Relevant here, Grine testified regarding the Court's policy for handling RTKL requests. R.R. at 113a–14a. Any requests for records of a judicial agency are governed by Pennsylvania Rule of Judicial Administration (Pa. R.J.A.) 509. Id.

Ultimately, the trial court granted preliminary injunctive relief to the Judges. Specifically, the trial court “enjoined [the County] from making any response to any request made pursuant to the [RTKL] for judicial records relating to [Grine or Gillette–Walker]. The [County] shall direct any request received to the [Prothonotary or the District Court Administrator] for a response.” Notice of Appeal, (Dkt. No. 854 2015), Ex. A; Notice of Appeal, (Dkt. No. 855 C.D.2015), Ex. A.

In its initial opinion, the trial court held the Judges met the criteria for a preliminary injunction. It reasoned that records relating to activities of the Judges pertain to a judicial agency. Under the separation of powers doctrine, the County lacked jurisdiction to release the Phone Records. Tr. Ct., Slip Op., 5/7/15, at 9–10.

The County filed two appeals, one as to Grine and one as to Gillette–Walker. In response to the County's concise statement of the errors complained of on appeal, the trial court supplemented its opinion under Pa. R.A.P.1925(a). Therein, the trial court emphasized it “did not pay attention to” the County's argument that the Phone Records were “of the [C]ounty ․ and financial records and thus public records under the RTKL.” Tr. Ct., Slip Op., 6/26/15 at 6.

This Court consolidated the County's two appeals as to the Judges. However, we denied the County's motion to consolidate this matter with the appeals involving records of DA Miller, docketed at Nos. 856 C.D.2015 and 857 C.D.2015. The Administrative Office of Pennsylvania Courts filed a friend-of-the-court brief aligned with the Judges. After briefing and oral argument, the matter is ready for disposition.

II. Discussion

On appeal,3 the County argues the preliminary injunction precludes it from providing the County's financial records, which are public as a matter of law. Essentially, the County contends there is no violation of a clear right necessitating a preliminary injunction because the Phone Records are public financial records.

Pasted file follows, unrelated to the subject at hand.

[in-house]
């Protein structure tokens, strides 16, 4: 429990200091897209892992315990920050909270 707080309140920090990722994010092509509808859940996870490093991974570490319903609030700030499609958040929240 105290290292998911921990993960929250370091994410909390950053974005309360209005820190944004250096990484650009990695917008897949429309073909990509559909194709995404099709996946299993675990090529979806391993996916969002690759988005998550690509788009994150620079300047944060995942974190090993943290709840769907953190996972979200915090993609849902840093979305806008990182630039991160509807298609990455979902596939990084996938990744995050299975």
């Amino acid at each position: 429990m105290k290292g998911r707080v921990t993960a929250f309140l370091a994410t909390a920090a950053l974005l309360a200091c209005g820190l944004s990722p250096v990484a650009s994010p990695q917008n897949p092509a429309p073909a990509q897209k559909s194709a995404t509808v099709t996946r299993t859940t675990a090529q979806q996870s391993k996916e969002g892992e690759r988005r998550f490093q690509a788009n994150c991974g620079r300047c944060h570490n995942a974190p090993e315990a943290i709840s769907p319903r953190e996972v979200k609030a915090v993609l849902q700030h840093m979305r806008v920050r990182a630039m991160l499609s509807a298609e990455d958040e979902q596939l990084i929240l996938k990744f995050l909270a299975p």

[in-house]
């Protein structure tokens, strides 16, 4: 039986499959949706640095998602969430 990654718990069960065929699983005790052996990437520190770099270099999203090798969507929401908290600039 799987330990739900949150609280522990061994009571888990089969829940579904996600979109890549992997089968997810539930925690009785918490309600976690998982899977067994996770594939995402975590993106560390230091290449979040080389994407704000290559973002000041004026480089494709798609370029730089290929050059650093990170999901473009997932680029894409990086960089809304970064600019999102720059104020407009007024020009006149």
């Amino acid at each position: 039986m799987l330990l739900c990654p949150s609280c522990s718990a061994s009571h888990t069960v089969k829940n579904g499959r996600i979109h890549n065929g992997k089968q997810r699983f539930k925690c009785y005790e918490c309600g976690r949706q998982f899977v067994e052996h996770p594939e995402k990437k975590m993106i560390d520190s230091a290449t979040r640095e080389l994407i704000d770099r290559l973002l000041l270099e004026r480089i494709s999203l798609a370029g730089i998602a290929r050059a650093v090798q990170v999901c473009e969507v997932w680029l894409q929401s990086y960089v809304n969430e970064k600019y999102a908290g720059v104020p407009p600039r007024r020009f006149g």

The Judges counter that the trial court did not abuse its discretion in granting injunctive relief. The preliminary injunction ensures the County complies with the RTKL by directing any requests for records of the judiciary to the open records officer designated for the appropriate judicial agency. The Judges assert the Phone Records reflect communications of personnel of the unified judicial system, and they are not County records. As a result, the County violated the separation of powers doctrine by exercising control over records of the judiciary and responding to the Prior Requests.

This consolidated appeal underscores the dilemma agencies face when a RTKL request seeks records that document an activity of more than one agency. The Phone Records document the County's payment for services as well as the Judges' use of services. The Judges do not dispute that financial records of a judicial agency are public.4 Their concern lies with maintaining control over records of a judicial agency when they are in another branch's possession.

A. Preliminary Injunction Standard

Our review of the trial court's orders “is limited to determining whether the trial court abused its discretion.” Com. ex rel. Corbett v. Snyder, 977 A.2d 28, 41 (Pa.Cmwlth.2009) (citing Summit Towne Centre v. Shoe Show of Rocky Mount, Inc., 828 A.2d 995 (Pa.2003)). “An abuse of discretion is not merely an error in judgment ․ [r]ather, an abuse of discretion exists if the trial court renders a judgment that is [plainly] unreasonable, arbitrary or capricious, fails to apply the law, or was motivated by partiality, prejudice, bias or ill will.” Id. “If the record supports the trial court's reasons and factual basis, the court did not abuse its discretion.” Id. (citing Ambrogi v. Reber, 932 A.2d 969 (Pa.Super.2007)). We also review the facts in the light most favorable to the party who prevailed at the trial court level. Snyder.